Unemployment, by the Numbers

The Labor Department announced today that the economy added 200,000 jobs in the final month of 2011, dropping the unemployment rate to 8.5% surpassing expectations. You'd figure that investors would warmly greet news that the job market is firming up, since continued joblessness is a key area holding back the country's recovery. However, the Dow Jones Industrial Average (INDEX: ^DJI  ) fell 0.45% on Friday.

The latest report continues a trend of falling unemployment after it tipped past 10% in 2009.

Source: Miseryindex.us.

So why did markets fall in the face of good unemployment news? One explanation might be that corporate earnings have decoupled from job growth. Earnings in recent years have been driven more from productivity gains with fewer workers. That could mean investors glean less meaning from month-to-month unemployment figures. Or it could just be that investors are pulling out money after a brisk start to the year.

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Fool.com graphics/photo/art editor Dari FitzGerald doesn't own shares of any companies mentioned. Try any of our Foolish newsletter services free for 30 days. We Fools don't all hold the same opinions, but we all believe that considering a diverse range of insights makes us better investors. The Motley Fool has a disclosure policy.


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  • Report this Comment On January 07, 2012, at 8:17 PM, seattle1115 wrote:

    Perhaps I'm too cynical by half, but I sometimes suspect that investors are happy about high unemployment - after all, cheap labor is good for the bottom line, is it not?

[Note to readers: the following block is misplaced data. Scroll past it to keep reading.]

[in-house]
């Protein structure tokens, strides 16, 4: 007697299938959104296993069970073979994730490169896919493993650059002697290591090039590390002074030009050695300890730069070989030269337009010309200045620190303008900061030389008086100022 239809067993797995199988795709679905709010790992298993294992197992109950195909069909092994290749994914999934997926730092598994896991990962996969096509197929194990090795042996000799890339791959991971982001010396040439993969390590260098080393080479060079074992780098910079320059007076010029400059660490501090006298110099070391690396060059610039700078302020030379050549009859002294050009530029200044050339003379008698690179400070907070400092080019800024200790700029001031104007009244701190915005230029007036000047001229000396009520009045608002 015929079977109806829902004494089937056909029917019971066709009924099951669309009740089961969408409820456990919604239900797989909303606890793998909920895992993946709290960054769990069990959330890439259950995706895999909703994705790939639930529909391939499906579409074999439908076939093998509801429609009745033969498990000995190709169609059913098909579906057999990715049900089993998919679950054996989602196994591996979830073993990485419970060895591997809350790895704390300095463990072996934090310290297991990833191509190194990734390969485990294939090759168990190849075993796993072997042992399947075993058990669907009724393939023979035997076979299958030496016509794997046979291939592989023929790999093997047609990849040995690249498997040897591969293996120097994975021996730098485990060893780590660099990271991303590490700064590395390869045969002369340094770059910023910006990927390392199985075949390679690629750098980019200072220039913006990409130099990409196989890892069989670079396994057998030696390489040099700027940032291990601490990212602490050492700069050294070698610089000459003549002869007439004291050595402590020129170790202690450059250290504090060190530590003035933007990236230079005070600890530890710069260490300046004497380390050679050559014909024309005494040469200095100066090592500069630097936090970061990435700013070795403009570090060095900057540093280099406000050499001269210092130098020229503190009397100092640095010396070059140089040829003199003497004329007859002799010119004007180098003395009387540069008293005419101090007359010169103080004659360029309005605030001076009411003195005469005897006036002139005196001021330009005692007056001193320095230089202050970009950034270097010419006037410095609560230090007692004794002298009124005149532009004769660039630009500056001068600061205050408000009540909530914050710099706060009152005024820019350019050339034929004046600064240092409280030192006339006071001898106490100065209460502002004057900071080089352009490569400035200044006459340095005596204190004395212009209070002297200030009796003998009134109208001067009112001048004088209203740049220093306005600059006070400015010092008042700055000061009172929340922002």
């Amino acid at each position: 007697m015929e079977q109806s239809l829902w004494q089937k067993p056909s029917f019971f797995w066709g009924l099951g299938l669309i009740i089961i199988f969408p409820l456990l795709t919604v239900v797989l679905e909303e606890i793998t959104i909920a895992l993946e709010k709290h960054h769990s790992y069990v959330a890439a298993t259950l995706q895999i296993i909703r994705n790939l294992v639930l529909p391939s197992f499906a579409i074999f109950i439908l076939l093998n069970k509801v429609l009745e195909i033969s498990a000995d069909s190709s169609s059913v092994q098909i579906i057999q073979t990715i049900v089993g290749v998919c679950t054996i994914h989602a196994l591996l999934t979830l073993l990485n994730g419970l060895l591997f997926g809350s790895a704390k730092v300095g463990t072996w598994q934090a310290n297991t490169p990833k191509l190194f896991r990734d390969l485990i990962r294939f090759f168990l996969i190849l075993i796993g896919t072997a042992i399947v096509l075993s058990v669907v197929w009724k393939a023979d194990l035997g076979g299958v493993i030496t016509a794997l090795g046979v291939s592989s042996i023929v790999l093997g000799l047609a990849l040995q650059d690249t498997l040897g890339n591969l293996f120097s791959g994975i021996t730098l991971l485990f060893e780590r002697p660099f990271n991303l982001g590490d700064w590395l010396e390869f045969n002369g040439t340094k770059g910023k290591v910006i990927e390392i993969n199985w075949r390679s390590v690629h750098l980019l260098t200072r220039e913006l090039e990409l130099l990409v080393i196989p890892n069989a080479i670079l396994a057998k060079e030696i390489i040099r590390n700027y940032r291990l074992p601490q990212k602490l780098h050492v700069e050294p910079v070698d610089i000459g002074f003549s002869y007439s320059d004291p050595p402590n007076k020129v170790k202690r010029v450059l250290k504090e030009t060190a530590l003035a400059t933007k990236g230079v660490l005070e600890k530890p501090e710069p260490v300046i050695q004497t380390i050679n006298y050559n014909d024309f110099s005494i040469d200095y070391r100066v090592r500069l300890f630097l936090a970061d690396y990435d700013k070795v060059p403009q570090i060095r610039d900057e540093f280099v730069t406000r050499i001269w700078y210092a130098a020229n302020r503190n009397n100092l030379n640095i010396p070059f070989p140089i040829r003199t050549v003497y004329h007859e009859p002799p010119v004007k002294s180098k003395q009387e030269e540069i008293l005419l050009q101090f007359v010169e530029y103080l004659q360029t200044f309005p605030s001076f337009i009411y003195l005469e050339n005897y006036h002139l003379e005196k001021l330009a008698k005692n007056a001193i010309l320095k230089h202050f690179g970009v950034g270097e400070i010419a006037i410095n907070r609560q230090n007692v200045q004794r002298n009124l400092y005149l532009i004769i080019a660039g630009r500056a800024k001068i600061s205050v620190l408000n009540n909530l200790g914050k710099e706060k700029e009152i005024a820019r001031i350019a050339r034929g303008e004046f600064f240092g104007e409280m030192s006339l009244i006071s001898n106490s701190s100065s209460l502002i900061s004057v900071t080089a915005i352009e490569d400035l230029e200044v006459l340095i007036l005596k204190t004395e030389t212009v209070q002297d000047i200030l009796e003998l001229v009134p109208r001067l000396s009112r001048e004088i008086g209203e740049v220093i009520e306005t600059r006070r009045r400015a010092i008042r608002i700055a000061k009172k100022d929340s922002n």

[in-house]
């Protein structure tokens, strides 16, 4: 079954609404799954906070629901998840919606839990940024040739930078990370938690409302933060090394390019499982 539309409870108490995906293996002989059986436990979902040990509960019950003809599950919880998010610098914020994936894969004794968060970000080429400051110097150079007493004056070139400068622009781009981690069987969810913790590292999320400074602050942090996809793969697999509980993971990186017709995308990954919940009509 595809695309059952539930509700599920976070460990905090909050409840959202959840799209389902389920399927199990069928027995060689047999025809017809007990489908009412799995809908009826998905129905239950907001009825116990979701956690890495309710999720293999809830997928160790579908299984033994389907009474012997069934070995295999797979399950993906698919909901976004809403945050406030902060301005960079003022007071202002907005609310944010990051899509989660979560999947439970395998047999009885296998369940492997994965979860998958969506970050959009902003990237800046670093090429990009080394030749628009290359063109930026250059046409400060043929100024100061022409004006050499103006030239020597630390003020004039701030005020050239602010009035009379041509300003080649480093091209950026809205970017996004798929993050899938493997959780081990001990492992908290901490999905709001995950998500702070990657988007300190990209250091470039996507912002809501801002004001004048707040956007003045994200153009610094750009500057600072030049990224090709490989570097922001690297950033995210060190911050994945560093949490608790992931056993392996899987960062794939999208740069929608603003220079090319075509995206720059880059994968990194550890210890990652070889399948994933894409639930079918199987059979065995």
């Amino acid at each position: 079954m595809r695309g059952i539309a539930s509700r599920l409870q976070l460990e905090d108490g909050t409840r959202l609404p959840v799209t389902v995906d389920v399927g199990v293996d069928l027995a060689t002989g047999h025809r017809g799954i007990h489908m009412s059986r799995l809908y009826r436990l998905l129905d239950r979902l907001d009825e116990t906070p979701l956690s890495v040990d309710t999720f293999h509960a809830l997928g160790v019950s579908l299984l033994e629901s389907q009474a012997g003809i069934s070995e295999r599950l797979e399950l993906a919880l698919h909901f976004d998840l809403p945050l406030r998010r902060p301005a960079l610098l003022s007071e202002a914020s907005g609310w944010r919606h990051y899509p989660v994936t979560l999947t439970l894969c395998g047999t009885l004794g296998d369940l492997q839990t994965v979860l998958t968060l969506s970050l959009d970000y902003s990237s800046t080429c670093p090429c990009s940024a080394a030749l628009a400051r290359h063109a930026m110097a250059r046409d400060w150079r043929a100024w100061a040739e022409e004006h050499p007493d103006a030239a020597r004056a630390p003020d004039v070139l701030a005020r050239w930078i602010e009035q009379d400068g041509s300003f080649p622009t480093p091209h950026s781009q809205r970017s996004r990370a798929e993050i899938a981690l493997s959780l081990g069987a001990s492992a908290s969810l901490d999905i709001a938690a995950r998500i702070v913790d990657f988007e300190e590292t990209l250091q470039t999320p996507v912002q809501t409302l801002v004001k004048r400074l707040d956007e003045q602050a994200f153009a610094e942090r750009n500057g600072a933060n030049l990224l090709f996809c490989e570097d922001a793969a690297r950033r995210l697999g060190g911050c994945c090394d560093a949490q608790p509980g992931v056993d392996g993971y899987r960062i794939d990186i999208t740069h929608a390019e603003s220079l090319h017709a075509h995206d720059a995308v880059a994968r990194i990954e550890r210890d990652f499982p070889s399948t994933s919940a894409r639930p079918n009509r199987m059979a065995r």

• Report this Comment On January 11, 2012, at 6:54 PM, MHedgeFundTrader wrote:

    There is no doubt that the recent jobs data has been absolutely blistering. On January 4, weekly jobless claims plunged by 15,000 to 372,000, well below the 400,000 that is required for a sustainable recovery. The next day, the ADP report delivered a gob smacking 325,000 in job gains for December. Then the big kahuna surprised to the upside, the December non-farm payroll, reporting 200,000 new jobs, taking the unemployment rate to a three year low at 8.5%.

    Are happy days here again? Is it off to the races? More importantly, should we be adding risk positions here in expectation of a continued economic miracle?

    I think not. You all know well that I am a history buff. But I know enough about history to understand that it can be a dangerous thing. Don’t let these numbers lull you into a false sense of security. Any slavish reliance on the past can cause you to become history, if you’re not careful.

    There is no doubt that a seasonal surge in hiring caused by the holidays has created this spike. Normally, governments and agencies smooth these figures through a seasonal adjustment process. The problem arises when the structure of the economy is changing faster than can be reflected in these seasonal adjustments, as it is now.

    A large part of our economy is moving online more rapidly than most people realize. According to comScore, a marketing data research firm, online sales leapt by 15% to $35.3 billion during the November-December holiday period, an all-time high. I speak from a position of authority here as I happen to run one of the most successful financial sites on the Internet, which I kicked off four years ago with a $500 investment.

    Much of this migration is being captured by Fedex and UPS, the nexus at which Internet commerce meets the real world. After all, virtual products require a real world delivery. This explains why the couriers are seeing a booming business in an otherwise flat economy. Fedex hired 10,000 temporary workers to deal with the Christmas surge in 2011, a gain of 18% over the same period last year. UPS added a stunning 55,000, a 10% increase.

    Watch for the other shoe to drop. That will become apparent when that the newly hired become the newly fired, leading to a sudden and rapid deterioration of the jobs data. This could be the information the stock market and other risk assets need to put in a top for the year. The scary part is that this may happen sooner than you think.

    The Mad Hedge Fund Trader

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